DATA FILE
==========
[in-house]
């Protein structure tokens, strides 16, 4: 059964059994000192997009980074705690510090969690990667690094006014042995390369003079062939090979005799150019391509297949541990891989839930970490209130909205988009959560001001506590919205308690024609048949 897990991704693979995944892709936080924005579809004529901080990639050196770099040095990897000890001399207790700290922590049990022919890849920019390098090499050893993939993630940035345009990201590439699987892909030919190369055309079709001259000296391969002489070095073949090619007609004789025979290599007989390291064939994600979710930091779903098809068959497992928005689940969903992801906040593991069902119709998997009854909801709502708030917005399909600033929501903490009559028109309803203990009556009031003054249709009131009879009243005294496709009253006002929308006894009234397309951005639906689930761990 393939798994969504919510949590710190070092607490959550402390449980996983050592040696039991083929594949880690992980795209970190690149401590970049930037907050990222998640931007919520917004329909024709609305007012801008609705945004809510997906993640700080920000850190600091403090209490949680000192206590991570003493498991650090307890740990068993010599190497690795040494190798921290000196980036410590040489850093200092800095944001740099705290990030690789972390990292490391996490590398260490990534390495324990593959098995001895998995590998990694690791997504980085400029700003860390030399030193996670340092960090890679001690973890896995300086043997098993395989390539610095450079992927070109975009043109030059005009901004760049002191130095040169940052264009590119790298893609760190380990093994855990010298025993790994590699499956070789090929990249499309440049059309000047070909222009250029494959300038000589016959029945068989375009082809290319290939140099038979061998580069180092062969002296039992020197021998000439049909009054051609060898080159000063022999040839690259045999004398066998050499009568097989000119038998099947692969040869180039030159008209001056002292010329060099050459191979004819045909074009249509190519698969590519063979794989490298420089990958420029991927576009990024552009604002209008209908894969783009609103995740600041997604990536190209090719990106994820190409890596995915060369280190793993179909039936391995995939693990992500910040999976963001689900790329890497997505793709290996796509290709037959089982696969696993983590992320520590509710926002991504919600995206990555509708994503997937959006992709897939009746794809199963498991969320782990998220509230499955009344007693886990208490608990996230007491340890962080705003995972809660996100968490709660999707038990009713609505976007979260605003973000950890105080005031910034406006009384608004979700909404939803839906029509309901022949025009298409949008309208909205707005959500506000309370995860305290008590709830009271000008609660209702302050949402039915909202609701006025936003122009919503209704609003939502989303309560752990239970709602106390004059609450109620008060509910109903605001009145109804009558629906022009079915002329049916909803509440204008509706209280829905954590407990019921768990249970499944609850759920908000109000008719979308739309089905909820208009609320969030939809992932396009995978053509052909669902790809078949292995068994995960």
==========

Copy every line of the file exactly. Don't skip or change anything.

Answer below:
[in-house]
């Protein structure tokens, strides 16, 4: 059964059994000192997009980074705690510090969690990667690094006014042995390369003079062939090979005799150019391509297949541990891989839930970490209130909205988009959560001001506590919205308690024609048949 897990991704693979995944892709936080924005579809004529901080990639050196770099040095990897000890001399207790700290922590049990022919890849920019390098090499050893993939993630940035345009990201590439699987892909030919190369055309079709001259000296391969002489070095073949090619007609004789025979290599007989390291064939994600979710930091779903098809068959497992928005689940969903992801906040593991069902119709998997009854909801709502708030917005399909600033929501903490009559028109309803203990009556009031003054249709009131009879009243005294496709009253006002929308006894009234397309951005639906689930761990 393939798994969504919510949590710190070092607490959550402390449980996983050592040696039991083929594949880690992980795209970190690149401590970049930037907050990222998640931007919520917004329909024709609305007012801008609705945004809510997906993640700080920000850190600091403090209490949680000192206590991570003493498991650090307890740990068993010599190497690795040494190798921290000196980036410590040489850093200092800095944001740099705290990030690789972390990292490391996490590398260490990534390495324990593959098995001895998995590998990694690791997504980085400029700003860390030399030193996670340092960090890679001690973890896995300086043997098993395989390539610095450079992927070109975009043109030059005009901004760049002191130095040169940052264009590119790298893609760190380990093994855990010298025993790994590699499956070789090929990249499309440049059309000047070909222009250029494959300038000589016959029945068989375009082809290319290939140099038979061998580069180092062969002296039992020197021998000439049909009054051609060898080159000063022999040839690259045999004398066998050499009568097989000119038998099947692969040869180039030159008209001056002292010329060099050459191979004819045909074009249509190519698969590519063979794989490298420089990958420029991927576009990024552009604002209008209908894969783009609103995740600041997604990536190209090719990106994820190409890596995915060369280190793993179909039936391995995939693990992500910040999976963001689900790329890497997505793709290996796509290709037959089982696969696993983590992320520590509710926002991504919600995206990555509708994503997937959006992709897939009746794809199963498991969320782990998220509230499955009344007693886990208490608990996230007491340890962080705003995972809660996100968490709660999707038990009713609505976007979260605003973000950890105080005031910034406006009384608004979700909404939803839906029509309901022949025009298409949008309208909205707005959500506000309370995860305290008590709830009271000008609660209702302050949402039915909202609701006025936003122009919503209704609003939502989303309560752990239970709602106390004059609450109620008060509910109903605001009145109804009558629906022009079915002329049916909803509440204008509706209280829905954590407990019921768990249970499944609850759920908000109000008719979308739309089905909820208009609320969030939809992932396009995978053509052909669902790809078949292995068994995960």